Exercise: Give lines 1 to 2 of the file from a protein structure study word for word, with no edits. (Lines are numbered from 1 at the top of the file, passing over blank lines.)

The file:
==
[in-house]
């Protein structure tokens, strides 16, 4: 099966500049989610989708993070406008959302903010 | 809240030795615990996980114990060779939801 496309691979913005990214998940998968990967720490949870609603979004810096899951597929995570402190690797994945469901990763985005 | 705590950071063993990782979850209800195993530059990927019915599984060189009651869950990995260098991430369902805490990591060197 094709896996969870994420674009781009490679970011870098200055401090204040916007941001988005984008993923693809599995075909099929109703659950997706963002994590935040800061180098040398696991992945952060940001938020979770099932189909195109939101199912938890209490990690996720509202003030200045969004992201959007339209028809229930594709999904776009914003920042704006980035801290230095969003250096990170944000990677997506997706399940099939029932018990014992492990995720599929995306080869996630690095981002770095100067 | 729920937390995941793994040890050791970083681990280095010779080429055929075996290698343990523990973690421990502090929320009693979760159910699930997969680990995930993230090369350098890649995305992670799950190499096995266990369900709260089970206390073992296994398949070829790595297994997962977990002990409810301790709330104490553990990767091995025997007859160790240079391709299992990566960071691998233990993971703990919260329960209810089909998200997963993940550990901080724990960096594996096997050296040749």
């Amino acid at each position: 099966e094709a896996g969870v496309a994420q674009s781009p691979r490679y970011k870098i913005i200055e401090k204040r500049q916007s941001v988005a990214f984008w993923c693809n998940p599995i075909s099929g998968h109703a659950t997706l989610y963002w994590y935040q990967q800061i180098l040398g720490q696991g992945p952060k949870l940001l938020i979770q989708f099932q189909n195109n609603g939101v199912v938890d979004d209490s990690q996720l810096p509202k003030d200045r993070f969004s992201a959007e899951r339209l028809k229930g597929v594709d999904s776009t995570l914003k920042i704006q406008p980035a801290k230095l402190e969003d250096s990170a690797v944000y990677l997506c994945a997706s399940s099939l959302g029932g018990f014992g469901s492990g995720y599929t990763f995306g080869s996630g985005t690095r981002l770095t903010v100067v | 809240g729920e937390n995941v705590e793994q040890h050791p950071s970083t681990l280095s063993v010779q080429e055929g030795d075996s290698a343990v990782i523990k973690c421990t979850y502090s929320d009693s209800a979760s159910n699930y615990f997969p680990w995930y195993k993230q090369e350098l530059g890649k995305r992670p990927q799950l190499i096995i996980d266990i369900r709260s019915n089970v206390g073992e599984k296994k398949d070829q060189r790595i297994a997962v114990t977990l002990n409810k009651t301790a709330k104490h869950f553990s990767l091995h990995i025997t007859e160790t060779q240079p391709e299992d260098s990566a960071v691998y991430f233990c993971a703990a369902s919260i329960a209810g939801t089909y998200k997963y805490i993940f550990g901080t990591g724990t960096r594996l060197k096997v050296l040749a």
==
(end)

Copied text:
[in-house]
């Protein structure tokens, strides 16, 4: 099966500049989610989708993070406008959302903010 | 809240030795615990996980114990060779939801 496309691979913005990214998940998968990967720490949870609603979004810096899951597929995570402190690797994945469901990763985005 | 705590950071063993990782979850209800195993530059990927019915599984060189009651869950990995260098991430369902805490990591060197 094709896996969870994420674009781009490679970011870098200055401090204040916007941001988005984008993923693809599995075909099929109703659950997706963002994590935040800061180098040398696991992945952060940001938020979770099932189909195109939101199912938890209490990690996720509202003030200045969004992201959007339209028809229930594709999904776009914003920042704006980035801290230095969003250096990170944000990677997506997706399940099939029932018990014992492990995720599929995306080869996630690095981002770095100067 | 729920937390995941793994040890050791970083681990280095010779080429055929075996290698343990523990973690421990502090929320009693979760159910699930997969680990995930993230090369350098890649995305992670799950190499096995266990369900709260089970206390073992296994398949070829790595297994997962977990002990409810301790709330104490553990990767091995025997007859160790240079391709299992990566960071691998233990993971703990919260329960209810089909998200997963993940550990901080724990960096594996096997050296040749």